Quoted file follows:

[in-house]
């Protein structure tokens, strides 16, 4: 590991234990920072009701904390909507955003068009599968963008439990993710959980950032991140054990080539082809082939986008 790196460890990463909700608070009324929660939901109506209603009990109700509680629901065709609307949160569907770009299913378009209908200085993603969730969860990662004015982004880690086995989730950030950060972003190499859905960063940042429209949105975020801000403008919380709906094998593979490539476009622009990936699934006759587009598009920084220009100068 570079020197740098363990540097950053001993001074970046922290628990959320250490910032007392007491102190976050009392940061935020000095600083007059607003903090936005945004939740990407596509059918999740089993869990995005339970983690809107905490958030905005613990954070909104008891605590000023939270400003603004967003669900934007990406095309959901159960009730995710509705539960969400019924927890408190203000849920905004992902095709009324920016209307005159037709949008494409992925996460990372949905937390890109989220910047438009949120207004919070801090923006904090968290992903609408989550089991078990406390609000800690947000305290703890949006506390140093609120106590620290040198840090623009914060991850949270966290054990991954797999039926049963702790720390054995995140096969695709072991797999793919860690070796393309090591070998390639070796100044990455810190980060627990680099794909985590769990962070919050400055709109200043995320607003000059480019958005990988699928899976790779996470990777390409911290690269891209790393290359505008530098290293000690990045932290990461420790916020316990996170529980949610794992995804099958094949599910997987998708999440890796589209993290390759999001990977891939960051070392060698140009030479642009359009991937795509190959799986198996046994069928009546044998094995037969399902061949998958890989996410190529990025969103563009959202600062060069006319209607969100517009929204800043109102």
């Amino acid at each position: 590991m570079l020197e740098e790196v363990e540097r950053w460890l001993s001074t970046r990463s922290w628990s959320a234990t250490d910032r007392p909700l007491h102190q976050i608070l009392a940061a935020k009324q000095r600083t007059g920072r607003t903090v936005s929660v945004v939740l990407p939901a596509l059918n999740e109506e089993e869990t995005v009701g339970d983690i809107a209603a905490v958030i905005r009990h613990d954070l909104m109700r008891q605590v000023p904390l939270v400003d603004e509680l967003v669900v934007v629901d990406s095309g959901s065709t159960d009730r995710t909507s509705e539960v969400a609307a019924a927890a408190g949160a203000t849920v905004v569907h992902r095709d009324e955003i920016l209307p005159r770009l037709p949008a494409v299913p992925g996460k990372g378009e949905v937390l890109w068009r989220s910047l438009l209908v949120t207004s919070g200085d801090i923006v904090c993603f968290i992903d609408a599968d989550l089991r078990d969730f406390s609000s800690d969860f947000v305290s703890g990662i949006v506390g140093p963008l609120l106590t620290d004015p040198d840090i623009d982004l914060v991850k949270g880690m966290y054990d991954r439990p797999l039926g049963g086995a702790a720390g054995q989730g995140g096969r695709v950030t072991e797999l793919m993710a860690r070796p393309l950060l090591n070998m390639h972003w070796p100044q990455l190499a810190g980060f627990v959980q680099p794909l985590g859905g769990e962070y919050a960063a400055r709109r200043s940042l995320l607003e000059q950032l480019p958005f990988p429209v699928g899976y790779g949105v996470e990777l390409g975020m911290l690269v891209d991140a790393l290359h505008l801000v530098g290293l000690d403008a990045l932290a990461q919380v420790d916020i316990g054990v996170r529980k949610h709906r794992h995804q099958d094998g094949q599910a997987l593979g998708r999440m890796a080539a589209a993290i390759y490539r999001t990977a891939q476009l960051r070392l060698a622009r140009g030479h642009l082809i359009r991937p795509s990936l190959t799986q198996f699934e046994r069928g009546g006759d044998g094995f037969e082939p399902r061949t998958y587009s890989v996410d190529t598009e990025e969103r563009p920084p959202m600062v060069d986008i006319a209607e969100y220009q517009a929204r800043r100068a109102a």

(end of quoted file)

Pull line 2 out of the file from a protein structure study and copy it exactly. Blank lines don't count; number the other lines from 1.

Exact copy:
């Protein structure tokens, strides 16, 4: 590991234990920072009701904390909507955003068009599968963008439990993710959980950032991140054990080539082809082939986008 790196460890990463909700608070009324929660939901109506209603009990109700509680629901065709609307949160569907770009299913378009209908200085993603969730969860990662004015982004880690086995989730950030950060972003190499859905960063940042429209949105975020801000403008919380709906094998593979490539476009622009990936699934006759587009598009920084220009100068 570079020197740098363990540097950053001993001074970046922290628990959320250490910032007392007491102190976050009392940061935020000095600083007059607003903090936005945004939740990407596509059918999740089993869990995005339970983690809107905490958030905005613990954070909104008891605590000023939270400003603004967003669900934007990406095309959901159960009730995710509705539960969400019924927890408190203000849920905004992902095709009324920016209307005159037709949008494409992925996460990372949905937390890109989220910047438009949120207004919070801090923006904090968290992903609408989550089991078990406390609000800690947000305290703890949006506390140093609120106590620290040198840090623009914060991850949270966290054990991954797999039926049963702790720390054995995140096969695709072991797999793919860690070796393309090591070998390639070796100044990455810190980060627990680099794909985590769990962070919050400055709109200043995320607003000059480019958005990988699928899976790779996470990777390409911290690269891209790393290359505008530098290293000690990045932290990461420790916020316990996170529980949610794992995804099958094949599910997987998708999440890796589209993290390759999001990977891939960051070392060698140009030479642009359009991937795509190959799986198996046994069928009546044998094995037969399902061949998958890989996410190529990025969103563009959202600062060069006319209607969100517009929204800043109102």